Kids’ sleep patterns vary from child to child. But as parents, especially if you’re new parents, you may raise the question — is my child sleeping enough?
We’ve all heard the rules: everyone needs eight to 10 hours of quality sleep. But how does that change when kids are involved? And what are the consequences of a bad night’s rest for our youngest family members? We break down the ideal amount of sleep children need at different stages, according to the American Academy of Sleep Medicine (AASM) — again, this is a general target and the actual hours may vary from child to child due to temperament and developmental differences.
What Happens To Our Bodies When We Sleep?
When we’re catching up on the winks, our bodies aren’t slacking; they’re refuelling and reloading for tomorrow’s slog. Your brain is wide awake the entire time you’re asleep, busy rewiring the cells, re-enforcing and re-cementing what you’ve learnt, and re-polishing your recalling and reasoning abilities, amongst others. While all this heavy-duty work is happening, your heart and other organs are getting some much-needed rest, preparing for the next day ahead.
What Happens When Kids Don’t Get Enough Sleep?
The US Centres for Disease Control and Prevention deems insufficient sleep a looming public health hazard. In short, sleep deprivation makes people more susceptible to diseases such as Alzheimer’s, obesity, diabetes and depression, whilst further raising the risk of certain cancers. When it comes to the younger generation, a lack of sleep (even if it’s just an hour less of sleep every other night) makes kids slow, whiny and unable to focus.
If you’re letting screen time get in the way of your little fellow logging a sufficient number of winks per night, this should be your wake-up call.
Can Make Kids Gain Weight
If your child doesn’t get enough sleep, the hormones which signal the feeling of fullness and hunger become confused. As a result, kids mistakenly demand food when they just need to be soothed. Plus, the stress hormone (cortisol) gets pumped, bringing a host of trashy side effects, like causing skin breakouts in teens, wrecking the body’s natural immunity, and making children prone to illnesses and weight gain.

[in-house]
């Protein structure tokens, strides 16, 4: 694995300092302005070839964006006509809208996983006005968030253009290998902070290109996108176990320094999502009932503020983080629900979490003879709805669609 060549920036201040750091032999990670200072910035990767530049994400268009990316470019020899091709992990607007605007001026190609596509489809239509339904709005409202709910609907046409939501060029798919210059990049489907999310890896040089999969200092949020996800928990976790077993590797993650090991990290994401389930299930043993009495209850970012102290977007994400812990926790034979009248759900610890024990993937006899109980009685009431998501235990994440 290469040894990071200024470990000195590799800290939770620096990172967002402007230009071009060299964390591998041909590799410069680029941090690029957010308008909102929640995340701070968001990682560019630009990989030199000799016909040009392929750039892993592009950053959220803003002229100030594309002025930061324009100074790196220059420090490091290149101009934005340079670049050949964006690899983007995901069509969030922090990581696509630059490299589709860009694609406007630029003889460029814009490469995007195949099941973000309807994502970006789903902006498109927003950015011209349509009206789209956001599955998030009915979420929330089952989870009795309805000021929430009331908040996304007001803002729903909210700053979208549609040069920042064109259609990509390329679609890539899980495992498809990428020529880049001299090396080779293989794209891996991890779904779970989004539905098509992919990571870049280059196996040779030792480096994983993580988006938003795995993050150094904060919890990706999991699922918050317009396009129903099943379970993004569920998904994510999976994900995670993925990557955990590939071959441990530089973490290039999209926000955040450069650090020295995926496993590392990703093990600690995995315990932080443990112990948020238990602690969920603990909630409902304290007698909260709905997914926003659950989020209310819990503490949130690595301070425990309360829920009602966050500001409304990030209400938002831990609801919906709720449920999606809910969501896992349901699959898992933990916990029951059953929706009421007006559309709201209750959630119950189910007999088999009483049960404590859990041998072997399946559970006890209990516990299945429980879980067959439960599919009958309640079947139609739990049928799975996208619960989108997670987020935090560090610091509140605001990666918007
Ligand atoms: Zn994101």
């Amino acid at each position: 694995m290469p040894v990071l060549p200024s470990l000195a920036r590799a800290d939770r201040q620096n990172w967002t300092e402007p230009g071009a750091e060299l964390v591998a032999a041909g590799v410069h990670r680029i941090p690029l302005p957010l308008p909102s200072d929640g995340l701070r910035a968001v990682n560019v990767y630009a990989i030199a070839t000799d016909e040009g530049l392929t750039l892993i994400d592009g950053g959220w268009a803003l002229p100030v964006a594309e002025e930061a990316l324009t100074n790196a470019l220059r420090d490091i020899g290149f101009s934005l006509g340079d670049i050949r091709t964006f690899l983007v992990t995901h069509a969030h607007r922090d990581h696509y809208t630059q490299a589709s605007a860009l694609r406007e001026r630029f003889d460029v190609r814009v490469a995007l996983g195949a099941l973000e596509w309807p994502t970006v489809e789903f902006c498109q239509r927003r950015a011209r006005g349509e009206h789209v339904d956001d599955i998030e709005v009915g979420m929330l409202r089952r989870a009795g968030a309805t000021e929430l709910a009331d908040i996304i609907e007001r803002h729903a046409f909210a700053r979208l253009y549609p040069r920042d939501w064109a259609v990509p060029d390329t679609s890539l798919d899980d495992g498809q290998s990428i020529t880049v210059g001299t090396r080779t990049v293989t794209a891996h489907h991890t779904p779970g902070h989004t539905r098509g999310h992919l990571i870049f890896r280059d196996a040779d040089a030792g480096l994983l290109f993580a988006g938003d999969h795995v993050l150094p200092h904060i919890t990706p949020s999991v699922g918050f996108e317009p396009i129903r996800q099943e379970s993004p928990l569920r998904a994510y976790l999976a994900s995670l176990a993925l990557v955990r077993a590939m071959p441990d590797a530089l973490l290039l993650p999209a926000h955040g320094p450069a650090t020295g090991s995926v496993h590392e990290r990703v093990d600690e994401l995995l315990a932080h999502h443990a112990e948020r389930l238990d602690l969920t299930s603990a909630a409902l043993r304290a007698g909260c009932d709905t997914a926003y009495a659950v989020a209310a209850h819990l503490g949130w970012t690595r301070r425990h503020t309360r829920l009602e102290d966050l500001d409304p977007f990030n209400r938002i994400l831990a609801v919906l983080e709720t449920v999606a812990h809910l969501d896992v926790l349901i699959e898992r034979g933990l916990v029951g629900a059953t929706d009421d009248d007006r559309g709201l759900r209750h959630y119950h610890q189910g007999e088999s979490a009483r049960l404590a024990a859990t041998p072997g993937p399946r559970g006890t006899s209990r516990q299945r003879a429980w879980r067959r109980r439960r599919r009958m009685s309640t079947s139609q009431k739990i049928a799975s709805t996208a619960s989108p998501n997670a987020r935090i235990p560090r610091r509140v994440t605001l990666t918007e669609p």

If that wasn’t enough, a tired body makes the metabolism go bonkers and kids worn out. They’re more likely to be fatigued in the playground and on playdates.
Can Cause Bad Mood And Irritation
Restlessness from lack of sleep can make kids feel fidgety and can cause a lack of focus (which in turn affects their school life and academics) and can also cause kids to act impulsively (which can even cause accidents).
Affects The Immune System
Your child’s terrible recurring cold might just be fixed by a good night’s sleep. A lack of shut-eye pounds the immune system pretty badly. When we sleep, our bodies produce proteins (known as cytokines) which fight illness and stress. Lose the winks and the number of cytokines your body produces takes a dip, lowering the immunity and making your child more prone to germs and infections.
Read More: Raising A Child With An Immune Deficiency
So How Much Sleep Do Children Need?
The amount of sleep your child needs (including naps) varies depending on their age:
Also, note that babies born prematurely will be sleeping 90 percent of the time and this is nothing to worry about. The exact amount that a preterm newborn will sleep may depend on how early they were born and their overall health.